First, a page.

A long time at the forefront of technology and innovation, the air travel industry is coming back, fueled by new technology trends, major process transformations and investments.

Artificial intelligence (AI) has many applications in the air travel industry, from commercial use cases to operational efficiencies. On the commercial side, airlines used to optimize revenue by making pricing and seat allocation decisions based on sophisticated forecast. As the environment becomes more volatile, airlines cannot rely as much on forecast and need to innovate in terms of revenue generation. As airlines make more personalized offers, combining a dynamically created product and a dynamic price, AI helps increase the relevance of offers to customer needs and expectations.

Blockchain has the potential to transform the air travel industry as much as internet two decades ago. While legacy network technology relied on central servers which created central data banks, blockchain relies on distributed technology. While internet was designed for open sharing of data, where security came as an afterthought, blockchain is designed around protocols built for security. The applications on the commercial side range from the management and fulfilment of orders to payment and settlement.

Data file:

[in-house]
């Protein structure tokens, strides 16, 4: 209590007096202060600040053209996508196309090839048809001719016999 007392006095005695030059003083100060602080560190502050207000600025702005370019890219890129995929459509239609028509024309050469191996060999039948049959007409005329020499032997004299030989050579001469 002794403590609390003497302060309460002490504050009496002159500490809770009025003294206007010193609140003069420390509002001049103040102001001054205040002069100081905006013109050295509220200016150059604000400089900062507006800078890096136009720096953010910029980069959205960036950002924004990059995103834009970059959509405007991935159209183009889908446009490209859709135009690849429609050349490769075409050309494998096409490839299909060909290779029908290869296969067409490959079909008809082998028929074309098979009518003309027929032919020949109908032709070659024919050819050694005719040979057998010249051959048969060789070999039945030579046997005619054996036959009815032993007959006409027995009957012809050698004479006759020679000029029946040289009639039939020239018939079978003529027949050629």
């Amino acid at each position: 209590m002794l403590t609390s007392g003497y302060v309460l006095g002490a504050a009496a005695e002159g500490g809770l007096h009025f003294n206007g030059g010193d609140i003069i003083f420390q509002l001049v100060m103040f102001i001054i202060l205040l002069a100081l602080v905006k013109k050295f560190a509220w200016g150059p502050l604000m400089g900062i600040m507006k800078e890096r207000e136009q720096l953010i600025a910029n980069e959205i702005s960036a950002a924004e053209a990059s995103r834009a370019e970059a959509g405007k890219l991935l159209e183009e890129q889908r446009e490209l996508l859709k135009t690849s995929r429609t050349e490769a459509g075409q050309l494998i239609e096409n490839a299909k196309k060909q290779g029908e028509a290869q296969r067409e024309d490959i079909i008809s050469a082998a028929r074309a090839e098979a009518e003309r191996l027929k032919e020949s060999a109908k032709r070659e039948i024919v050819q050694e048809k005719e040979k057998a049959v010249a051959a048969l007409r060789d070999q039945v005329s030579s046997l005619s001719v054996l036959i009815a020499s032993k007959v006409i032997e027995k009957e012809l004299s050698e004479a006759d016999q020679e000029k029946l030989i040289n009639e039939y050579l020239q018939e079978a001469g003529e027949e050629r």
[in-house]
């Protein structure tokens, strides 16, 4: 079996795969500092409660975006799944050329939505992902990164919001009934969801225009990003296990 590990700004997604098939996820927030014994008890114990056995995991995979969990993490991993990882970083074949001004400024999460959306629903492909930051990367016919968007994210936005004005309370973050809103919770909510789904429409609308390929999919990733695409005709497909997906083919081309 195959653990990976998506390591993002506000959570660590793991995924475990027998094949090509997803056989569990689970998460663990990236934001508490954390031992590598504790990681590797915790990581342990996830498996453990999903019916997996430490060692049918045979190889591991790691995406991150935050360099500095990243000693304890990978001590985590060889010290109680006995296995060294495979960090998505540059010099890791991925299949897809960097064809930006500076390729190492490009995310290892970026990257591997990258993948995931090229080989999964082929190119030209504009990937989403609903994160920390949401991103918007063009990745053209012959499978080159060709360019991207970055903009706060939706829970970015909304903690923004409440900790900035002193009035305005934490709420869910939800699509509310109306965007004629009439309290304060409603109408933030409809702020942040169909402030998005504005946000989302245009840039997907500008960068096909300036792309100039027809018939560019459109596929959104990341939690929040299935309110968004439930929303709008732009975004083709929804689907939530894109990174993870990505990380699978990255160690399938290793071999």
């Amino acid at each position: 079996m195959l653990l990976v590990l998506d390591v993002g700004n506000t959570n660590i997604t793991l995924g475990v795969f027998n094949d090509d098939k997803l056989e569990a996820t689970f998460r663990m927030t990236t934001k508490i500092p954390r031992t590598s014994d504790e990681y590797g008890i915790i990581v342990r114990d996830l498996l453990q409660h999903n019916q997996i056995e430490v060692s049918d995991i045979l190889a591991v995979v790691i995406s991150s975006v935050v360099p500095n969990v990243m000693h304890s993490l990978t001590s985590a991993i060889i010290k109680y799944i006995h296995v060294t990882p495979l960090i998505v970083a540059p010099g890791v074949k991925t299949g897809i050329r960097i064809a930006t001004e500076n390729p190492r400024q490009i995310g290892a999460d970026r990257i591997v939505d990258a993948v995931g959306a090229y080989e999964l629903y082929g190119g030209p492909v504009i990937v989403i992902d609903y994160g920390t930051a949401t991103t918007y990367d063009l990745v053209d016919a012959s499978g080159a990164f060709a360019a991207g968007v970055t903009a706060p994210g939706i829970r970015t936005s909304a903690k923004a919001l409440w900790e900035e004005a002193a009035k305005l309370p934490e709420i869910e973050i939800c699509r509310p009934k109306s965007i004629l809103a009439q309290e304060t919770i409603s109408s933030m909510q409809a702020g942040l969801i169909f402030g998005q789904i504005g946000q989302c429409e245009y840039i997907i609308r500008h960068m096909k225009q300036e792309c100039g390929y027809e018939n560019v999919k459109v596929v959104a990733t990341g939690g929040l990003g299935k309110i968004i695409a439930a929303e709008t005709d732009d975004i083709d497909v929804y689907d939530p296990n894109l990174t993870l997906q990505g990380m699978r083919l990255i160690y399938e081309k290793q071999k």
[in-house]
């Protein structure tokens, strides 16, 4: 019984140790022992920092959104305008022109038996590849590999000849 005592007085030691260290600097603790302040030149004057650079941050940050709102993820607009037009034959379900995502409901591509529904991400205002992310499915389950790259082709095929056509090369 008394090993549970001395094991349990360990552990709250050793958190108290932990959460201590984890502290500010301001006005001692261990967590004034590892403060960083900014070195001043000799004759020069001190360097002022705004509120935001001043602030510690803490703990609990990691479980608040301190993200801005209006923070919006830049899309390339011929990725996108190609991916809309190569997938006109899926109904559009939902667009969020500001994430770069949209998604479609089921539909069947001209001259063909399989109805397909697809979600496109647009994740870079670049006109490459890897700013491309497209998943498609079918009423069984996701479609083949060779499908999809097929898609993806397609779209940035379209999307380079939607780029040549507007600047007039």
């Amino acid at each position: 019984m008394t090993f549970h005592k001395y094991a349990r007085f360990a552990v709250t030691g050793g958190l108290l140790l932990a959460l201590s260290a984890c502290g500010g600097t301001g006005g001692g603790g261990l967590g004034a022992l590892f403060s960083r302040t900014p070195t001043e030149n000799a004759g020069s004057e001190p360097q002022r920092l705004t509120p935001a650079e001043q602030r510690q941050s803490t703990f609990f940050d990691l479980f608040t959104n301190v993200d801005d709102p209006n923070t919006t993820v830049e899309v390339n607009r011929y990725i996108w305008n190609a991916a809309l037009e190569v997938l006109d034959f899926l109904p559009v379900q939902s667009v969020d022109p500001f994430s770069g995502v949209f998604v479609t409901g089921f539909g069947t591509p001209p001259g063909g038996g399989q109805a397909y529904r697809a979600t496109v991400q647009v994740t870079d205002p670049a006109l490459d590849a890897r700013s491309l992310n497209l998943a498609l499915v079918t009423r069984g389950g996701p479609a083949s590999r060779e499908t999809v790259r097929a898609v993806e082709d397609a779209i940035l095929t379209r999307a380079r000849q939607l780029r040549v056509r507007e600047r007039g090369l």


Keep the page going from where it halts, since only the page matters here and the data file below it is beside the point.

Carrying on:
AI, blockchain and other technology trends, combined to process changes like e-tickets and NDC, have enabled the development of new travel tech companies and attracted new investments. From the sales of Farelogix, a developer of NDC solutions, to Accelya, following the failed $360m merger deal with Sabre, to the $56m funding of Duffel, an NDC aggregator, the travel tech market is creating value through digital transformation.

Investors, from Venture Capital looking at new travel tech startups to Private Equity accelerating the growth of new airlines or aircraft manufacturers, are facing many opportunities while the industry recovers for the pandemic.

The investments in travel tech are growing, despite the COVID crisis. Indeed, the last major crisis, the Global Financial Crisis in 2008, saw two new businesses starting and changing the game in mobility and hospitality: Airbnb was founded in 2008 and Uber in 2009. They disrupted the following decade and changed consumer and traveler behaviors. What are the companies created in 2020 or 2021 that investors will want to bet on?

The travel industry has seen a few meaningful startup accelerators develop in the past years. Plug and Play, the Silicon Valley based accelerator, has a Travel and Hospitality branch running annual selection process. Airlines, like JetBlue, or groups, like IAG, still operate their startup accelerators despite the crisis, showing that innovation is relevant during the recovery.

TNMT, the research arm of the Lufthansa Innovation Hub, estimates that VC funding for Travel and Mobility Tech will be higher in 2021, at $US44bn, than the last peak in 2018, at $42bn. This does not mean that it was easy for young startups to sail through the crisis. Although the investment numbers are driven by innovations like “air-taxi” and on-demand aviation, based on EVTOL technology, the industry is facing an unprecedented appetite for investment, promising major developments in the coming decade.